Jo Torrijos used a technique straight out of the “House Hunters” handbook when buying her Tudor revival home in Kessler Square.

Torrijos, a designer and furniture painter, had some cash from the sale of her house and Airbnb rental in Atlanta, purchased in 2008.

She was the first potential buyer to see the house on Edgefield Avenue when it hit the market in 2018, and she made an offer, one of about six that first day. She also wrote a letter to the homeowners explaining that she had renovated a similarly aged cottage in Atlanta and why she loved their house.

Maybe that’s what did it.

The house was built sometime before 1950 in Highland Park. The Bynum family bought it in 1963 and lived there until 1982, when they decided to build a bigger house, according to the real estate news site Candy’s Dirt. Buyers cut it in half and hauled it on two flatbed trucks to Oak Cliff, where they modified the front, adding bricks to the facade and ditching a porte cochère. A big kitchen/family room and a pool and two-car garage were added.

Torrijos loved the house’s details, a barrel-shaped hallway leading to the addition, eclectic antique doors added to the office, bathrooms and closets. Plus, the addition is perfect for Torrijos, her mother

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Photo by Danny Fulgencio

and brothers, who love to cook and entertain. She relocated to be closer to them, and now her house is the family’s center.

The Edgefield house required very little before move-in, Torrijos says. She replaced well-used stainless steel countertops with greenish-black soapstone. And she had severe wall texturing sanded down.

After that, she moved in everything from the Atlanta cottage to see what to keep and what she needed to buy. That turned out to be a rough-hewn wooden table for the dining room, which she found at Lots of Furniture Antiques Warehouse room, purchased at West Elm.

Placing furniture, artwork and her collections was the easy part. It’s what she does for a living as an interior stylist.

Her treasures include vintage classroom maps depicting India, Australia and Italy, among others, and her aunt’s original paintings, which are mixed in with posters and photos. She groups small vintage medicine bottles with vases and jars of the same color. And her painted furniture makes it all pop.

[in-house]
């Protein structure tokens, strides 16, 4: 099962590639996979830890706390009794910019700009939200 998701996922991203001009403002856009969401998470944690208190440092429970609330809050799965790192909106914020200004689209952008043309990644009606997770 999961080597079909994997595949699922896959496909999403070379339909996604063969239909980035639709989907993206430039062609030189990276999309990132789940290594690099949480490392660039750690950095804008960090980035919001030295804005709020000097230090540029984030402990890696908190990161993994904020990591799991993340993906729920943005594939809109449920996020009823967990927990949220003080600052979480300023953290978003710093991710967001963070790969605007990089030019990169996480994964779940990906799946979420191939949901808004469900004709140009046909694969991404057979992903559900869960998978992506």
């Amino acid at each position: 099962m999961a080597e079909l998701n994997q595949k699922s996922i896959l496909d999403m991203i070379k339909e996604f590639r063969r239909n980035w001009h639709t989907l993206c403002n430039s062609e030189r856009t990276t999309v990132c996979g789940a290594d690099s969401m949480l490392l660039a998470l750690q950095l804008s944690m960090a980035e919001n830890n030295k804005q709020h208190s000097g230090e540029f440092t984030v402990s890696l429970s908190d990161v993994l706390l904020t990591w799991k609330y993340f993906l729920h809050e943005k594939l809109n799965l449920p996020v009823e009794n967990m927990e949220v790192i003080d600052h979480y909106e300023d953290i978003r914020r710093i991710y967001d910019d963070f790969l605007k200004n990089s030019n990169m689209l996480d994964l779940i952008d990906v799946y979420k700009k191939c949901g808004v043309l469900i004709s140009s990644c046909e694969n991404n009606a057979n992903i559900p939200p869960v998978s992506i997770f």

Currently Torrijos is insulating the garage and converting it to a furniture-painting studio. She has the dream of someday offering classes to neighbors who want to learn furniture painting and other craftworks.

Here are Jo Torrijos’ home-styling tips:

  • If you’re at all unsure about colors, start with white walls and work from there. You can always add wall color later.
  •  Put one thing on the wall and pull colors and textures from that. For example, she drew hues of blue and textures of wood and burlap from the map of Australia in her dining room.
  •  If you don’t have a lot of art or collections, start with books. Arrange your books in color order to come up with a scheme or find inspiration in a book jacket you love.
  •  Hit up thrift stores, Lula B’s, Dolly Python and Riverfront Boulevard for objects that inspire you.
  •  Not all furniture should be painted. Torrijos is a professional furniture painter, but she also has a mid-century modern desk from which she sanded layer after layer of white paint until, over time, she restored it to the blonde wood.
  • n How do you know when to paint wood? Torrijos’ favorites are the cheapest, such as a $5 coffee table from First Monday Trade Days in Canton or a wood veneer bookshelf she pulled from bulk trash. She also repurposed a buffet, which she painted black and uses as a cocktail station in the dining room. When painting wood, use chalk-based paint and finish it with a coat of wax.